One of Jesus’s followers asked, “How many times must I forgive my brother or sister?” He answered, “Every time.”
Recently, I read an article on why ceramic artists are so good at dealing with failure.
It’s true. Potters, sculptures and ceramists all engage in long processes of developing an idea, preparing materials, working with clay that requires a wealth of knowledge, patience and painstaking efforts to develop skills, only to sooner or later (usually sooner) having to face the cracked piece, failed kiln firing, glazing errors or just having your precious work fall on the floor in a million pieces. Sometimes the kiln disappoints and it’s notable that this art form requires you to give over your precious effort to a kiln that transforms it into something wonderful. Or not. Sometimes, you just don’t like the results of your work after months of effort. If a potter can’t cope with failure, then she ought to find another line of work.
Someone else described the creative process of making pots as holding a balloon over a circle of cacti. Anything can happen. This is the tenuous nature of craft and of life.
Failure is a part of life for all of us and we are reluctant at times to realize that pain is gain.
Pain is gain on so many levels. When we are open to learning from our mistakes and overlooking the mistakes of others, our lives are bigger, richer and less prone to control, to judgement, to rigid thinking. Pain becomes gain.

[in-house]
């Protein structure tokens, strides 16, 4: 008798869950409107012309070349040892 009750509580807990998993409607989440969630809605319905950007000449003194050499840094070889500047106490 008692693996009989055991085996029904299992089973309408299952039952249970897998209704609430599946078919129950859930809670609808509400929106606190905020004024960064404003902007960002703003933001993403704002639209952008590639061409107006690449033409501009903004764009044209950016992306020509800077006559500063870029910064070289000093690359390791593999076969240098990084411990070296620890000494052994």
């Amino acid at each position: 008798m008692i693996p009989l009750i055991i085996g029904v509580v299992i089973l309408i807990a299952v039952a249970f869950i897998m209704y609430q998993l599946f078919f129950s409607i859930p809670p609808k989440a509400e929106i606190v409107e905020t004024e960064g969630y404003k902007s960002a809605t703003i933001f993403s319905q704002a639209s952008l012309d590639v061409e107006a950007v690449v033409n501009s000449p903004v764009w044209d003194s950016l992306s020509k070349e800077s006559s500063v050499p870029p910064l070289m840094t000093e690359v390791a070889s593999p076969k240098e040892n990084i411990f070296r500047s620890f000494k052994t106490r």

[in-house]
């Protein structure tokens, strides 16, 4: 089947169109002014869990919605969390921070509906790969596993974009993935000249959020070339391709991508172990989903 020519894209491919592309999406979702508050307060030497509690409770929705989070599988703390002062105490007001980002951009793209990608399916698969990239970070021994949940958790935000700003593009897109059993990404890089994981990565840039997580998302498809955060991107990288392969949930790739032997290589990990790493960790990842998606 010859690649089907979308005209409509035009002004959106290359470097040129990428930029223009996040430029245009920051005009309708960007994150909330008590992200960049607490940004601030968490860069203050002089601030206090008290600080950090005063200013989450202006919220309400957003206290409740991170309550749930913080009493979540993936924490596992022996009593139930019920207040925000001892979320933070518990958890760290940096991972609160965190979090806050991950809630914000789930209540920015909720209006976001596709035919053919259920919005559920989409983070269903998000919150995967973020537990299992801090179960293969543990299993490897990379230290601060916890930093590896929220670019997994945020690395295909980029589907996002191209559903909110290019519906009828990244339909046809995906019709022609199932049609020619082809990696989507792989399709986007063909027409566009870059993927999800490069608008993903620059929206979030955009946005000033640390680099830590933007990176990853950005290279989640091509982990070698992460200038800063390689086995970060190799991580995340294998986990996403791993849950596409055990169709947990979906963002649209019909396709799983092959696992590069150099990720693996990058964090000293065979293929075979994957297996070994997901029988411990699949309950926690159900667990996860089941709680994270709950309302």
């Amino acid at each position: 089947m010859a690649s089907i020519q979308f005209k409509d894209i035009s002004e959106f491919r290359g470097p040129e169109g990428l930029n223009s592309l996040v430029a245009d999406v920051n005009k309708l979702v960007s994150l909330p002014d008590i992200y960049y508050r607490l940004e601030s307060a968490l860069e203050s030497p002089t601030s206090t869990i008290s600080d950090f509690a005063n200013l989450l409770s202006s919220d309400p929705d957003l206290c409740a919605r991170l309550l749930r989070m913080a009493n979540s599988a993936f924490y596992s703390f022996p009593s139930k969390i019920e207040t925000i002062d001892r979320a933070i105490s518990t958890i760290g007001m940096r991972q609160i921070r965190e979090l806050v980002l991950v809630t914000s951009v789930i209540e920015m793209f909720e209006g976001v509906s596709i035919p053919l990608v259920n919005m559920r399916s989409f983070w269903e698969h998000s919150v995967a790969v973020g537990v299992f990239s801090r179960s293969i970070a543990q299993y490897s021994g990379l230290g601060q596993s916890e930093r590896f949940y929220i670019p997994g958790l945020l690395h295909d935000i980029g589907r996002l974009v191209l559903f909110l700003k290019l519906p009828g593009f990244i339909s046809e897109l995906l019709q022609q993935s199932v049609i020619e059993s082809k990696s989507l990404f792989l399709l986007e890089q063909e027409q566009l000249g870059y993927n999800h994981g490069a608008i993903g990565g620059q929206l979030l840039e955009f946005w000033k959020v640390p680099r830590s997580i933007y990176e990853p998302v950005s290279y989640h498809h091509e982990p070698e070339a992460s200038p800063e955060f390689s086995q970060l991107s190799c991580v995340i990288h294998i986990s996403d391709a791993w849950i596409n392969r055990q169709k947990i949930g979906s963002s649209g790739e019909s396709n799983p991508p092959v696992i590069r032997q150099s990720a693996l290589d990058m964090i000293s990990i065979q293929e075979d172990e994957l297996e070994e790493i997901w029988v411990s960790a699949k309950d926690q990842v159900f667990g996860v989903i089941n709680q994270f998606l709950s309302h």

If life is not a matter of sometimes dealing with our failures and our pain, then what are we to make of Jesus’s consistent message of forgiveness, of compassion toward the other, of being generous to those in need? Is not forgiveness the acknowledgement that some failure has occurred on some level, either our own or someone else’s? Failure is a part of life and the Gospel stories are always inviting us to hear a deeper calling beyond our own self-interest.
The art of living mirrors creating art in a studio, sitting at a wheel, before a canvas, at the keyboard, or with a musical instrument in hand — we are always beginning again. Practice, practice, practice, practice. The Good News we preach is to always see that good is possible in the face of failure, that trust in recovery from sin is possible. The Good News we preach is to always know God’s love so deeply that when we fail, we know there is another moment to keep trying. Belief in the Good News includes accepting failure at times, our own and the failure of others too.
How many times do I have to forgive? Every time.